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New Vancouver Canucks coach John Tortorella is on his way to Vancouver, slowly winding his way across the continent in a converted van with his wife and four dogs. But he took a break from his remote Wisconsin getaway to chat with Vancouver media on Wednesday evening, and wouldn’t you know it, he said something indirectly referring to analytics that caught our eye. Per shooting percentage enthusiast Jason Botchford:
(Tortorella’s) open to a more scientific, analytical approach to managing his team, something Canucks GM Mike Gillis presented to him early in their courtship.
“I think I’m going to learn from him because he’s into the science of the game and that’s something where I’m a bit of a Neanderthal,” Tortorella said. “I want to learn more about it.
“People should know, (Gillis) is leaving no stone unturned trying to find an edge.”
Let’s unpack this comment after the jump.
That Mike Gillis is "leaving no stone unturned trying to find an edge" and using analytics and other research to do it isn’t really news or noteworthy at this point. The only thing stunning about Vancouver’s use of analytics is how open Mike Gillis and the Canucks have been about things like power-play shot rate, fatigue and passing percentage, and the impact of zone matching in the past. The contrast between teams like the Canucks and the San Jose Sharks and more secretive organizations like the Minnesota Wild is pretty stark.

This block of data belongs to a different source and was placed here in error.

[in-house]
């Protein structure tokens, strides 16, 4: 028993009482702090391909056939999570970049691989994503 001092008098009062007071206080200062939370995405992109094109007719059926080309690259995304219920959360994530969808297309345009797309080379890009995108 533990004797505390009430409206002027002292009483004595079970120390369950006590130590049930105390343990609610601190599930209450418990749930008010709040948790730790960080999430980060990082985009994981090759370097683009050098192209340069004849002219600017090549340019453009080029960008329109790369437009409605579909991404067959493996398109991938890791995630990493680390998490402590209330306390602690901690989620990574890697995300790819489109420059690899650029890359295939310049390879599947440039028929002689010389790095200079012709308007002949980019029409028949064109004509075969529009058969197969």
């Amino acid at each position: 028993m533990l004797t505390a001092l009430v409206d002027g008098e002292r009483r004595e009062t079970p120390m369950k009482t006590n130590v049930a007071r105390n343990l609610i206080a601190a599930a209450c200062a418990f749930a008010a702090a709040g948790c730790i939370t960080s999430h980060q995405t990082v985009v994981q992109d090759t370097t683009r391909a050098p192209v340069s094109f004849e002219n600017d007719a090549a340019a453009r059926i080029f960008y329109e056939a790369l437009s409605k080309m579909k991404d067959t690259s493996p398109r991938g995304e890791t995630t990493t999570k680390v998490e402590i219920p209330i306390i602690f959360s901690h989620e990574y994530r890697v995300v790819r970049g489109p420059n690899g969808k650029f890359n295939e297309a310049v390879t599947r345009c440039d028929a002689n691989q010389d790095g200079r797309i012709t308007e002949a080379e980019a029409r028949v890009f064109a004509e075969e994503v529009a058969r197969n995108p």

More interesting from our perspective is Tortorella’s comment that he’s "a bit of a Neanderthal" when it comes to analytics or as he calls it "the science of the game." What’s interesting about this comment is that for all of Tortorella’s genuine modesty on the subject of analytics, observable stuff like his deployment patterns have generally been ahead of the curve.
Take zone-starts for example, something the Alain Vigneault-era Canucks exploited at length for a competitive edge that lasted for a couple of President’s Trophy winning seasons. Well as early as 2011-12, before increasingly specialized forward deployments were in vogue league wide, John Tortorella’s New York Rangers were one of the most Adam Smith-friendly clubs when it came to forward deployment. The next season Tortorella’s zone-matching schemes became even more pronounced.
There’s a couple of things that this suggests. Firstly, perhaps Tortorella is wiser to this stuff than he lets on (this isn’t something I find particularly compelling). Secondarily, it might suggest that if you’re clever you don’t really need to know how to use the mplayershots script at timeonice.com to figure out that starting your best offensive players more often in the offensive end is simply an efficient allocation of resources…
That’s really all I’d read into Tortorella’s "science of the game" comments for now. It’s good to know that Tortorella is at least open to these concepts, and we’ll look forward to seeing if his education informs his coaching style or alternatively becomes a source of friction between the old-school headcoach and Vancouver’s new age management team. Should be interesting either way.
Until we have more evidence one way or the other, I’d suggest to you that it might not even matter all that much. As Tortorella’s zone-matching suggests, it’s possible to reach the same conclusions using numbers and data as one would wielding experience and native wit.